John McWhorter: Racial Equality May Mean Genetic Editing To Close Racial IQ Gap

John McWhorter: Racial Equality May Mean Genetic Editing To Close Racial IQ Gap

John McWhorter: Racial Equality May Mean Genetic Editing To Close Racial IQ Gap. Photo: Flickr

Scholars Dr. Glenn Loury and Dr. John McWhorter wondered out loud during a recent discussion whether genetic editing could be used to make Black people smarter and less violent.

Genetic editing, or genome engineering, is a type of genetic engineering in which DNA is inserted, deleted, modified, or replaced in the genome of a living organism. In other words, altering someone’s DNA to achieve a desired quality such as eye color or gender.

Loury and McWhorter pondered the idea of intelligence and gentility being engineered into people during an online episode of “The Glenn Show,” in which Loury invites guests from academia, journalism and public affairs to share insights on economic, political and social issues.

Dr. Loury is an economics professor at Brown University. An economist, doctor of philosophy, author and commentator, he was the first-ever tenured Black professor of economics at Harvard University.

Dr. McWhorter is a linguistics professor at Columbia University. He teaches Languages of Africa, is an outspoken advocate of reparations and is the author or editor of 20 books.

Neither Loury nor McWhorter said they agree with genetic editing, but they questioned if it could be used to change the behavior of Black people and if it could stop Black-on-Black violence.

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When science discovers what creates high intelligence in some people, then “we get the point where you can give it to anyone you want. That’s a brave new world,” McWhorter said. The racial IQ gap could be cured with a serum, he noted.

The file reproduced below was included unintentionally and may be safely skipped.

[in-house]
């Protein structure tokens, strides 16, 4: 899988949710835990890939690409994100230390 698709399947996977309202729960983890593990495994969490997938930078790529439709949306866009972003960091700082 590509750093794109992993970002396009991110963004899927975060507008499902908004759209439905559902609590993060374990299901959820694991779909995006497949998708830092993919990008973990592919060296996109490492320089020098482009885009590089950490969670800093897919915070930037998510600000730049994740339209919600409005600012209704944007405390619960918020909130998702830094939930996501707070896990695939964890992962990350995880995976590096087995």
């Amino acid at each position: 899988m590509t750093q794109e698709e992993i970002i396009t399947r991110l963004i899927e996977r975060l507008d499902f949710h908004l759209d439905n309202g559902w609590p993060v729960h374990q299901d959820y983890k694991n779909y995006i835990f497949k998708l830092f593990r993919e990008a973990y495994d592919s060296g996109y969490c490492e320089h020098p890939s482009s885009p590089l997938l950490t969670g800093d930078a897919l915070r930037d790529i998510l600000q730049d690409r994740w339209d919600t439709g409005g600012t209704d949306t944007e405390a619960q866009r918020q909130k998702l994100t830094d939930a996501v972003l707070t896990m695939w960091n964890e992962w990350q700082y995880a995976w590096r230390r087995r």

Loury then asked McWhorter if he thought genetic editing could be used to root out violence in the Black community — “physiological and biophysical roots or a predilection to violence that might have a racial aspect to them that could help account for the huge racial disparity in violence, that also might give us clues as to what’s actually going on with this behavior and how it can be avoided.”

McWhorter replied that other groups who were once underserved, such as Irish Americans, had a penchant for violence, “so it cannot be traced to anything about Africans.” However, he pointed out that there has been some school of thought that there is a genetic connection.

Of course, some took offense at these ideas or speculative thoughts.

Twitter user @yoyomorena, who identifies as one of the 1.7 percent of American lawyers who is Black and a woman, wrote, “Siri, show me photos of Black academics who make a living off anti-blackness.” The thread continued, “You know, like Black people who argue Blacks have a lower IQ, need more discipline, need more bootstrapping, etc, normal stuff.”

She questioned the qualifications of Loury and McWhorter to discuss genetics, tweeting, “Wherein John McWhorter suggests that in the future, equity will mean offering Black people CRISPR gene editing to close the racial IQ gap, and a “serum” to level up Black cognitive abilities. Loury is an economist, McWhorter a linguist. Neither has any background in genetics.”

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Another person tweeted in response, “Ah yes, ‘what if the anti-racists… are the real racists,’ an idea with a long and proud history.”

Loury is known for making controversial statements, especially on his show. He once said Black people use the term “structural racism” as an excuse. According to Loury, structural racism is merely a bluff and bludgeon to cover for excuses.

McWhorter was in the news for defending then-presidential candidate Mayor Pete Buttigieg of South Bend, Indiana. McWhorter spoke out against the “woke” attack on Buttigieg’s handling of racial unrest in his city.


“CRISPR” (pronounced “crisper”) is short for “clusters of regularly interspaced short palindromic repeats.” It describes the protein Cas9, an enzyme that acts like a pair of molecular scissors, capable of cutting strands of DNA, according to Live Science.

“CRISPR technology is a simple yet powerful tool for editing genomes. It allows researchers to easily alter DNA sequences and modify gene function. Its many potential applications include correcting genetic defects, treating and preventing the spread of diseases and improving crops. However, its promise also raises ethical concerns.”